Uncle Deolu was far from perfect but he was one of those people who affected your life in the perfect way. He was one of those people God placed in each family as a comic relief; he could do no wrong and he was so loaveable. He was the only male I ever knew with a firm reed of goodness. He also had a problem that haunted him; a drinking problem. However, it was not the first impression anyone would have of him.
He had a large nose and big eyes like my father who was his elder brother. He was the cool Uncle from Lagos who kept is hair in an Afro, read comics and magazines instead of newspapers and danced in public. Every time he visited Oshogbo, there was always something different about his appearance. He changed his style frequently because he said life was too short to remain on one spot.
While I was growing up, I remembered him as the uncle who showed up at every family Christmas dinner and he helped my mum and my two Aunties in the kitchen while my Dad and other males remained in the living room watching TV and talking about the the crumbling Democratic government and the Nigerian Super Eagles.
Mum and aunties always agreed on Uncle Deolu seasoning the chicken and seasoning the jollof rice because he always insisted on helping them. He would slip in tiny pieces of chicken in my mouth while the others weren't looking and confirmed when the salt was enough in the chicken sauce.
My father usually disapprove of me staying with the women cooking but Uncle Deolu would let me do whatever I wanted.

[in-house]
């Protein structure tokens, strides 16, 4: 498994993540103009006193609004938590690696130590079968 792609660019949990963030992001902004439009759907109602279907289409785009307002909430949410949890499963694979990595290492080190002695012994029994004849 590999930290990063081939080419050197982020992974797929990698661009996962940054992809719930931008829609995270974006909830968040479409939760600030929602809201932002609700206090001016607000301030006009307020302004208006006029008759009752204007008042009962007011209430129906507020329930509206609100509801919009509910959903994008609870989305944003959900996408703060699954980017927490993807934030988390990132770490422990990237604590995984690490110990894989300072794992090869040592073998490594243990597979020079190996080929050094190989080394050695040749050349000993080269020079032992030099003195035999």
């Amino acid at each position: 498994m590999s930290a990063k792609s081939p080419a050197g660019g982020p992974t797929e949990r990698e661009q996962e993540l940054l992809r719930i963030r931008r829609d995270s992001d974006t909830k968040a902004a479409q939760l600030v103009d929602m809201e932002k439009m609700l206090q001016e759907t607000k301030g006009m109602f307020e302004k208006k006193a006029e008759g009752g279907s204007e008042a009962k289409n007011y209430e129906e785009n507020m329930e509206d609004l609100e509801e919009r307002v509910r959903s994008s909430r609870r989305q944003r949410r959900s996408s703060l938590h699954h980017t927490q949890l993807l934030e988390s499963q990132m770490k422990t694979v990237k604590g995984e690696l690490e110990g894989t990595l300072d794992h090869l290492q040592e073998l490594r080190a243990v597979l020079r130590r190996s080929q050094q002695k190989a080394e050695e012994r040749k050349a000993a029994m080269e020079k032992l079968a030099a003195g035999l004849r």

"If he wants to learn how to cook let him. Must every boy watch
football and talk about Obasanjo like you do?" He would say and my father would give up.
The thing was I didn't exactly like to watch my mother cook nor I wanted to learn how to cook but I always wanted to stick with Uncle Deolu. He was the opposite of my father and I loved him more.
He took life seriously but at the same time not as seriously as my father did. He mastered the art of balance in everything he did.
Uncle Deolu was also a good listener. He listened to everyone else talk about their issues as a family and he would support them or give them advice when they needed it. Whenever he was around in my parent's house, the whole room erupted into friendly family discussions and arguments and laughter. Hid voice was a voice of reason and it's melody gave sanity to my family. He taught me how to ride a bike because my father was fed up trying to teach me as I was always falling off the bicycle each time he yelled at me.
Uncle Deolu bought me comic books and story books every month and patted my hair whenever I hugged him.
However, because he was such a good listener listening to other people's problems, he never talked about himself. No one knew a real thing about him.
Suzan Ajiboye is a writer from Nigeria deeply interested in African literature, Cultural storytelling, freelance writing, poetry and critical essays constantly proving that writing is definitely limitless.
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